Dean Lisa Graumlich
Dean Lisa Graumlich

We are squarely in the age of the Anthropocene, the first time in the history of our planet where humans are driving major environmental changes. Researchers in our College are at the leading edge of uncovering the fundamental changes occurring in the Earth system with implications at local to global scales. This research, the science of the Anthropocene, is both exceedingly exciting and profoundly important work. We are in unique position to be fully aware of humanity’s global potency as measured against the backdrop of geologic time.

Yet, I often hear comments from people ranging from political leaders to friends and family that ask quite directly, “How can you bear to do your work? Isn’t it disheartening to think about all the impacts humans are having on the Earth?” That is what the science of the Anthropocene feels like to most citizens. To the public, we are all too often the oracles of disaster: some unfortunate combination of Chicken Littles and impenetrably wonky geeks. This is not a way to start a productive dialog about our collective future.

What is the conversation about the Anthropocene that we need to have whether at family dinners or in our UW hallways and beyond? And how do we turn a seemingly dim future into a bright one? Science is key, but that goes without saying. It will play a critical role in the larger societal conversations about our future by grounding us in an understanding of past changes and current trends. By doing so, we, as scientists bring to the table a range of plausible futures, larger society brings desirable futures. We need both. And we need to find the meeting ground between plausible and desirable. Now.

How do we get there?

First, as a research community we need to expand our toolkit and our thinking. We are extremely good at measuring trends and defining trajectories in all aspects of the environment. This is true of our College and of the scientific community as a whole. As one of many examples, we routinely measure the global exchange of carbon dioxide in parts per million and can precisely characterize the uptake and loss of carbon in ecosystems that range from the Arctic tundra (Tom DeLuca) to temperate rivers (David Butman) to the oceans around Antarctica (Steve Riser). These data are the foundation on which we build the big picture understanding of how the Earth operates as a system, including the all important role of feedbacks that can accelerate rates of change (Cecilia Bitz).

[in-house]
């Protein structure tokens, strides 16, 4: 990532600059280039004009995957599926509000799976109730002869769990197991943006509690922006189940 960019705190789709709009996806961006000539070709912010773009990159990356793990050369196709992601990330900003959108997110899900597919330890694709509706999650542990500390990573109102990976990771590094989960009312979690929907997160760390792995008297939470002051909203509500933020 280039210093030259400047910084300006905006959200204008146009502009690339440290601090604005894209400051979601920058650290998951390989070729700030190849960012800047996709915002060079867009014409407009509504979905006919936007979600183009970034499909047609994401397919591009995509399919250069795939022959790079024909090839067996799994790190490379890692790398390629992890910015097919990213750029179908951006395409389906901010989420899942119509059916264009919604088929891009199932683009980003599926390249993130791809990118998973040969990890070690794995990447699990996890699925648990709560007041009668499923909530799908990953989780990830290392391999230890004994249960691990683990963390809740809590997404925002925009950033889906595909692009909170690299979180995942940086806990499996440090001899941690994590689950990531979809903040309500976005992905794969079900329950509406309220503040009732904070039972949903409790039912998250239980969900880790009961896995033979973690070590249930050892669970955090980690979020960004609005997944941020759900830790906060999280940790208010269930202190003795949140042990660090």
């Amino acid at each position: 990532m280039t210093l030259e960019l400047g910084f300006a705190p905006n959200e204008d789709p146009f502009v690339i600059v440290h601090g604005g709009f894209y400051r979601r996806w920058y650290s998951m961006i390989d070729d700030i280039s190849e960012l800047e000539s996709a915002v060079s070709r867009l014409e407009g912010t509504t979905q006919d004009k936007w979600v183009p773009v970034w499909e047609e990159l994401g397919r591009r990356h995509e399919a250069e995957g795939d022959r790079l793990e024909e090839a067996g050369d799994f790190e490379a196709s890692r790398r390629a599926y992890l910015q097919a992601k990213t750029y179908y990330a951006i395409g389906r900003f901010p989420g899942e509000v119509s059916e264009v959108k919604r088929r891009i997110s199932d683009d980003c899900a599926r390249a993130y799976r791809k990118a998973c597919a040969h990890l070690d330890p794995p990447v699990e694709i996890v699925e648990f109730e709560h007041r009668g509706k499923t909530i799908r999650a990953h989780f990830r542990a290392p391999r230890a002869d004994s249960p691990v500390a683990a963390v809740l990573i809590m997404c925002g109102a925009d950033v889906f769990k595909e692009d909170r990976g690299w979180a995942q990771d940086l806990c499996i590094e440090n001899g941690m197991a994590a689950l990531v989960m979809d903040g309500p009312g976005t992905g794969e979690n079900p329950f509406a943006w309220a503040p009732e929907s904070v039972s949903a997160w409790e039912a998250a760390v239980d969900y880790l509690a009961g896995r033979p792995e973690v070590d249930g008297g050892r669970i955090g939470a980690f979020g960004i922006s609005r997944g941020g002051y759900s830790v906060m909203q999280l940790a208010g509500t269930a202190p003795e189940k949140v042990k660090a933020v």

Here’s the big challenge:

Our future depends on what emerges from the outcomes of natural system processes and—critically important—the collective choices of people. Nowhere is this more clear right now than at the United Nations Conference on Climate Change (COP21). As I write this, world leaders are grappling with how to limit climate change to 2 degrees Celsius. I am cautiously optimistic on this front for two reasons that have to do with people, not science.

We are seeing major players step up to invest in innovations to wean us from fossil carbon. Equally important, the human dimensions of climate change are coming into sharp focus. Whether it’s Pope Francis’ exhortation that climate change is an ethical and social issue or prestigious medical journals calling for climate solutions that protect the health of people, rich and poor. For the first time in a long time, I find myself thinking less about catastrophic future scenarios to imagining a sustainable future spurred by system innovation and changing attitudes and behavior.

What role does the College of the Environment play?

We can’t make progress alone. To imagine desirable, novel futures, we need to get even better at working at the boundaries between science and society. Now more than ever we need to build bridges with thinkers, who are shifting the political and cultural dialog, and doers, who are leading innovation in technologies, policies and practices. As scientists, we are acutely aware that no matter what, we are facing a novel future. As such, our role can no longer be confined to informing decision making which is based in the way the world worked pre-Anthropocene. We need to be at the table in designing and producing solutions-oriented science, which demands a deeper, ongoing collaboration between scientists and stakeholders.

I see the role of the College of the Environment as accelerating our efforts to convene and nurture the collaborations that imagine plausible and desirable futures. We have a jump start on this through the efforts of people and groups that build bridges between UW and the public. The list is long and growing including the Washington Ocean Acidification Center, Climate Impacts Group, Advanced Hardwood Biofuels Northwest, M9 earthquake early warning project (part of UW’s Natural Hazards work), and more. We embrace innovation, as exemplified by EarthGamesUW, which designs and builds games to engage youth in actions to address climate change. We have momentum, and it continues to build.

As always, I am grateful for all of you who are engaging in the science of the Anthropocene—from giving presentations to the Rotary Club and explaining how clouds work to kids, to spending long nights in the lab untangling thorny problems without the benefit of knowing what new understanding will mean for society. This is the way we will create a future that our children deserve.

Lisa graumlich signature



Lisa Graumlich
Dean, College of the Environment
Virginia and Prentice Bloedel Professor

This Dean’s Letter was inspired by Will Steffan (Australian National University) who early in my career suggested that the most important work for a paleoecologist was to imagine a sustainable future.